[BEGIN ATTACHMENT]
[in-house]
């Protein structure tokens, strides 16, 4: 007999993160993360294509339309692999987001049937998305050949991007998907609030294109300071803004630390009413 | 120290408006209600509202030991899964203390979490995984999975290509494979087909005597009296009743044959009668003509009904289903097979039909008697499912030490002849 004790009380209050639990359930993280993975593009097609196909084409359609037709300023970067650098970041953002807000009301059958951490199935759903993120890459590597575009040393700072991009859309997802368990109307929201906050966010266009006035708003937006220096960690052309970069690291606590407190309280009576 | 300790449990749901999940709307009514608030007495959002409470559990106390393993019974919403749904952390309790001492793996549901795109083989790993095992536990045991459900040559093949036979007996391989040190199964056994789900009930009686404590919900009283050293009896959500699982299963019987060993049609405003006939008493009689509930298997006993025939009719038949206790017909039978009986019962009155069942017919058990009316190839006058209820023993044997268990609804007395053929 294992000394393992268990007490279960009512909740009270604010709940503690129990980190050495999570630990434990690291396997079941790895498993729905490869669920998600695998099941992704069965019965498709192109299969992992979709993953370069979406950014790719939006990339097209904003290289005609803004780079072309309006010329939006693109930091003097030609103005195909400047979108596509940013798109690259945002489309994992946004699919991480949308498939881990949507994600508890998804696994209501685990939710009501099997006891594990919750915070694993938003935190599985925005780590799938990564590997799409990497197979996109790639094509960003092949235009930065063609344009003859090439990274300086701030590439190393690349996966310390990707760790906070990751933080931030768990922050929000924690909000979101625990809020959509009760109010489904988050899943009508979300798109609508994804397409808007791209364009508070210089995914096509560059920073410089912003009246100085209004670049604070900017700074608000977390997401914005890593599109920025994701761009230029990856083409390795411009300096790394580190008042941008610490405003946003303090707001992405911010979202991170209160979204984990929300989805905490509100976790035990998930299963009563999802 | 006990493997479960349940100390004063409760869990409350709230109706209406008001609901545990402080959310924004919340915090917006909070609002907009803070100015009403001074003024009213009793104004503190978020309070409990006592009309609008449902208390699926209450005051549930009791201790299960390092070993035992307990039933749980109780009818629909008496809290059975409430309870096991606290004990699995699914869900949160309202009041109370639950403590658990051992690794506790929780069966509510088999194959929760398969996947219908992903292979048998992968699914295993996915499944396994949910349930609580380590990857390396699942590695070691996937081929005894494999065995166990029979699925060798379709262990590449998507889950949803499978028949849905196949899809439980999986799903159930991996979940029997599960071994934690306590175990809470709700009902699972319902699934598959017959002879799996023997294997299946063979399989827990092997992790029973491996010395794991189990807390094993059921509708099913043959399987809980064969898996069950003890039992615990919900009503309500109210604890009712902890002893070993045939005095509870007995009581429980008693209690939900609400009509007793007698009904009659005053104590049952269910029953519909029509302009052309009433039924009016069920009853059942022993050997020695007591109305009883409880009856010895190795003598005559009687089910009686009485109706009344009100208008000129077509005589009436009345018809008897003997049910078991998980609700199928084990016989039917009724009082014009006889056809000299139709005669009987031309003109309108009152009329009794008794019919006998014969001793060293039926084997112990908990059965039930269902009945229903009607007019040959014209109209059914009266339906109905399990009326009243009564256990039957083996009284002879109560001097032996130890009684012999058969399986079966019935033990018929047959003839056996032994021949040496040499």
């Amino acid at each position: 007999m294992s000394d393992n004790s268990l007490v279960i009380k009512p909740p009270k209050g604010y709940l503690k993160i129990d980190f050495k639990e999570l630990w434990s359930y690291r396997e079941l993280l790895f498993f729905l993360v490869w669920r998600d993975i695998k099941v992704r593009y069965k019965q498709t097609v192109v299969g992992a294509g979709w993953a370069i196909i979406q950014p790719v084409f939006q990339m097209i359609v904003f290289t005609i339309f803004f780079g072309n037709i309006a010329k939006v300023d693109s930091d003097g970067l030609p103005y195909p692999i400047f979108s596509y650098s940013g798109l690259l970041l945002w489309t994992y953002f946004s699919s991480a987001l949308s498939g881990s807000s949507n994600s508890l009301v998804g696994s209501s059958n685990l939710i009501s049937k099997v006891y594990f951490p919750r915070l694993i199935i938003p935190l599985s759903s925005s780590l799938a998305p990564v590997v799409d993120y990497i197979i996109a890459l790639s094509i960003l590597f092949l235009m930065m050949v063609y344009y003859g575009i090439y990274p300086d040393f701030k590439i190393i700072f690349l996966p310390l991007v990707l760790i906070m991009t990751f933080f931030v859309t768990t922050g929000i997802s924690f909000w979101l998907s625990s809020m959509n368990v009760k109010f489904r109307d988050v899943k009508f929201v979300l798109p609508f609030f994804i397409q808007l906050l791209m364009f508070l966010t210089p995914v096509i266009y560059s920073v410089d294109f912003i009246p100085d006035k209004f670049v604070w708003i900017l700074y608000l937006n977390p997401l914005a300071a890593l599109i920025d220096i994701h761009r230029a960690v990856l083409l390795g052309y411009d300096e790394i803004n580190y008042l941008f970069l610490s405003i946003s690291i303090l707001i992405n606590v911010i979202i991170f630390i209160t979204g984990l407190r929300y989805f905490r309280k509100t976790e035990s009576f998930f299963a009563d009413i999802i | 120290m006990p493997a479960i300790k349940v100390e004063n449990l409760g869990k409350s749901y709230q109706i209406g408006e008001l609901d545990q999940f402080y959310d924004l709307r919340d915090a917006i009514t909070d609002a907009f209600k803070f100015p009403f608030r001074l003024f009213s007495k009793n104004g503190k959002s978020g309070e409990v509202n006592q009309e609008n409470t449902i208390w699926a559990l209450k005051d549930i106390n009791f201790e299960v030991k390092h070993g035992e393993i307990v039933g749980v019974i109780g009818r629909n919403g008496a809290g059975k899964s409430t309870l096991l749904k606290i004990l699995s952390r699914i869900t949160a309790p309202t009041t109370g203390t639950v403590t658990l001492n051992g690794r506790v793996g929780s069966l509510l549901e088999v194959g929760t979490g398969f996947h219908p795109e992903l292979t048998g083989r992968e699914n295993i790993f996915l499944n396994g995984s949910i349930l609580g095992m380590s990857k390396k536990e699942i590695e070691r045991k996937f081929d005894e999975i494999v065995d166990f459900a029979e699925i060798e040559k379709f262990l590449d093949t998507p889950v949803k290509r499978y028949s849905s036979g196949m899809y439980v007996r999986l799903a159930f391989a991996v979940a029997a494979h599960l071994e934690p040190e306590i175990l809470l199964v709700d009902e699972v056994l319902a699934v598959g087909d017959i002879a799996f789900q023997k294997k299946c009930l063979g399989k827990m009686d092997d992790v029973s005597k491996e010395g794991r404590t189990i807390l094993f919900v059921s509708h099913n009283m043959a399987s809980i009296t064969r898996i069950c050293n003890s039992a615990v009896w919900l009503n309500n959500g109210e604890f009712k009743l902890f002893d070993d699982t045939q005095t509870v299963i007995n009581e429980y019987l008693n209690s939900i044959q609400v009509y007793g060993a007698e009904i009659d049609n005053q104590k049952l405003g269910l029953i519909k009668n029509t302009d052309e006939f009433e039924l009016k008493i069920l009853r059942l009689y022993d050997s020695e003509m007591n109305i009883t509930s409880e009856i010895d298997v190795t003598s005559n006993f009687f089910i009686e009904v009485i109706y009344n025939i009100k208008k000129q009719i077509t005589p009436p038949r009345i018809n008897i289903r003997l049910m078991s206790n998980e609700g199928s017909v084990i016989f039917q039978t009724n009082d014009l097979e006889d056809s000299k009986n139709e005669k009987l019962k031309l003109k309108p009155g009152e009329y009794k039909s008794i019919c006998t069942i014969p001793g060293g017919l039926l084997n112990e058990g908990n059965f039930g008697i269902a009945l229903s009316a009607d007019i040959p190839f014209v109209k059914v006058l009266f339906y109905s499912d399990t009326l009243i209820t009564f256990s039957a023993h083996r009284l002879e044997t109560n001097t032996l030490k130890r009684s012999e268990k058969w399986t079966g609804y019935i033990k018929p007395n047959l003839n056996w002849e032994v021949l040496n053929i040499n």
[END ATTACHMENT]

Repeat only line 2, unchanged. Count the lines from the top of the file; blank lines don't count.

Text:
């Protein structure tokens, strides 16, 4: 007999993160993360294509339309692999987001049937998305050949991007998907609030294109300071803004630390009413 | 120290408006209600509202030991899964203390979490995984999975290509494979087909005597009296009743044959009668003509009904289903097979039909008697499912030490002849 004790009380209050639990359930993280993975593009097609196909084409359609037709300023970067650098970041953002807000009301059958951490199935759903993120890459590597575009040393700072991009859309997802368990109307929201906050966010266009006035708003937006220096960690052309970069690291606590407190309280009576 | 300790449990749901999940709307009514608030007495959002409470559990106390393993019974919403749904952390309790001492793996549901795109083989790993095992536990045991459900040559093949036979007996391989040190199964056994789900009930009686404590919900009283050293009896959500699982299963019987060993049609405003006939008493009689509930298997006993025939009719038949206790017909039978009986019962009155069942017919058990009316190839006058209820023993044997268990609804007395053929 294992000394393992268990007490279960009512909740009270604010709940503690129990980190050495999570630990434990690291396997079941790895498993729905490869669920998600695998099941992704069965019965498709192109299969992992979709993953370069979406950014790719939006990339097209904003290289005609803004780079072309309006010329939006693109930091003097030609103005195909400047979108596509940013798109690259945002489309994992946004699919991480949308498939881990949507994600508890998804696994209501685990939710009501099997006891594990919750915070694993938003935190599985925005780590799938990564590997799409990497197979996109790639094509960003092949235009930065063609344009003859090439990274300086701030590439190393690349996966310390990707760790906070990751933080931030768990922050929000924690909000979101625990809020959509009760109010489904988050899943009508979300798109609508994804397409808007791209364009508070210089995914096509560059920073410089912003009246100085209004670049604070900017700074608000977390997401914005890593599109920025994701761009230029990856083409390795411009300096790394580190008042941008610490405003946003303090707001992405911010979202991170209160979204984990929300989805905490509100976790035990998930299963009563999802 | 006990493997479960349940100390004063409760869990409350709230109706209406008001609901545990402080959310924004919340915090917006909070609002907009803070100015009403001074003024009213009793104004503190978020309070409990006592009309609008449902208390699926209450005051549930009791201790299960390092070993035992307990039933749980109780009818629909008496809290059975409430309870096991606290004990699995699914869900949160309202009041109370639950403590658990051992690794506790929780069966509510088999194959929760398969996947219908992903292979048998992968699914295993996915499944396994949910349930609580380590990857390396699942590695070691996937081929005894494999065995166990029979699925060798379709262990590449998507889950949803499978028949849905196949899809439980999986799903159930991996979940029997599960071994934690306590175990809470709700009902699972319902699934598959017959002879799996023997294997299946063979399989827990092997992790029973491996010395794991189990807390094993059921509708099913043959399987809980064969898996069950003890039992615990919900009503309500109210604890009712902890002893070993045939005095509870007995009581429980008693209690939900609400009509007793007698009904009659005053104590049952269910029953519909029509302009052309009433039924009016069920009853059942022993050997020695007591109305009883409880009856010895190795003598005559009687089910009686009485109706009344009100208008000129077509005589009436009345018809008897003997049910078991998980609700199928084990016989039917009724009082014009006889056809000299139709005669009987031309003109309108009152009329009794008794019919006998014969001793060293039926084997112990908990059965039930269902009945229903009607007019040959014209109209059914009266339906109905399990009326009243009564256990039957083996009284002879109560001097032996130890009684012999058969399986079966019935033990018929047959003839056996032994021949040496040499």